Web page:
verb (used with object), ben·e·fit·ed or ben·e·fit·ted, ben·e·fit·ing or ben·e·fit·ting.
verb (used without object), ben·e·fit·ed or ben·e·fit·ted, ben·e·fit·ing or ben·e·fit·ting.
- benefit in kind,
- benefit of clergy,
- benefit of the doubt,
- benefit society,
Origin of benefit
Examples from the Web for benefitting
Even though Hackney sees Democrats benefitting, he says initiatives like his should not be viewed as partisan.
Walgreens and Rite Aid—seeing the glowing publicity CVS is benefitting from—will quickly follow suit.The War on Smoking Didn’t Save My Mother’s Life, but It Could Save Many More|Joe Concha|February 5, 2014|DAILY BEAST
As the economy recovers and tourism has begun taking off again (see Chicago hotel boom) Priceline is benefitting.
Pinterest Please support our Women in the World boutique, featuring products by, for and benefitting women.Women in the World Social Media Engagement: Get Social!|The Daily Beast|February 24, 2012|DAILY BEAST
It is a high-dollar, mutually agreeable tango, benefitting the network and the players, just like the James special.
I think nothing is really pleasure as compared with the blessedness of benefitting others.The Harvest of Years|Martha Lewis Beckwith Ewell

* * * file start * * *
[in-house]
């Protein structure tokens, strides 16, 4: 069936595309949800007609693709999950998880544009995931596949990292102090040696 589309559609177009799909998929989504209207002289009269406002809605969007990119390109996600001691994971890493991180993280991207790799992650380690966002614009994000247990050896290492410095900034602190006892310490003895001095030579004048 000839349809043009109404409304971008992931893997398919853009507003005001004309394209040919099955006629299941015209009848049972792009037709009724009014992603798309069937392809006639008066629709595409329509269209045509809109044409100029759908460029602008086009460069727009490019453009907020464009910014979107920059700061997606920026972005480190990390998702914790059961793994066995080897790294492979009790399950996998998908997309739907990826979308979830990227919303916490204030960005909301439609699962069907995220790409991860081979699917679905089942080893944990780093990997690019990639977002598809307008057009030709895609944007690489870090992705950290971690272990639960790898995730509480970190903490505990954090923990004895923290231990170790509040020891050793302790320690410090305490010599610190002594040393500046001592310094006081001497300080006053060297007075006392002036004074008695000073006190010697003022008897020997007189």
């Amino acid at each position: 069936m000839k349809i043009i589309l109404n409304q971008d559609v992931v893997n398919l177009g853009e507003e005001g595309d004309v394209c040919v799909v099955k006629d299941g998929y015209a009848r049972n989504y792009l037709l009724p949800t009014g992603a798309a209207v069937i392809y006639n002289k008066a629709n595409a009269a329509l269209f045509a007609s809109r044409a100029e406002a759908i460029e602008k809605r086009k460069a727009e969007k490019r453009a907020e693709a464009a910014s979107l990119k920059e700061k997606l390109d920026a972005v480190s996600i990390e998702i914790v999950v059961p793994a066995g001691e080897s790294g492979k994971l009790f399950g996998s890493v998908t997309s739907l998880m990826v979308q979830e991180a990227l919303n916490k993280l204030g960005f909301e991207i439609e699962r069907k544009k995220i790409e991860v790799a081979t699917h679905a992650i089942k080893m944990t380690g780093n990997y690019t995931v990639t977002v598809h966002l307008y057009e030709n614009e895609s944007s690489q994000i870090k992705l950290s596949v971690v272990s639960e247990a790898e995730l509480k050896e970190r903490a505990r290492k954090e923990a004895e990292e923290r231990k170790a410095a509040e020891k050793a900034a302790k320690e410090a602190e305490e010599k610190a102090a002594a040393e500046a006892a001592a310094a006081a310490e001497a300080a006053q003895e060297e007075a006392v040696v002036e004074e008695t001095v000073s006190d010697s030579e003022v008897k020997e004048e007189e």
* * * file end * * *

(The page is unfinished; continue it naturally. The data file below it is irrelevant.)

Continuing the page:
The public is benefitting from an explosion of competition and new services.
It had been peopled after two or three winters which Mme. Bourjot had spent in Nice under pretext of benefitting her health.Rene Mauperin|Edmond de Goncourt and Jules de Goncourt
He was benefitting his race; and though I do not see much similarity between his case and yours, you had better go to Nova Zembla.The Orpheus C. Kerr Papers. Series 2|Robert H. Newell
It will be remembered that he stated his intention of benefitting Cibber by taking the Patent (see ante, p. 42).
- an allowance paid by the government as for sickness, unemployment, etc, to which a person is entitled under social security or the national insurance scheme
- any similar allowance in various other countries
verb -fits, -fiting or -fited or esp US -fits, -fitting or -fitted
Word Origin for benefit
late 14c., "good or noble deed," also "advantage, profit," from Anglo-French benfet "well-done," from Latin benefactum "good deed," from bene facere (see benefactor). Meaning "performance or entertainment to raise money for some charitable cause" is from 1680s.
late 15c., from benefit (n.). Related: Benefited; benefiting.
see give the benefit.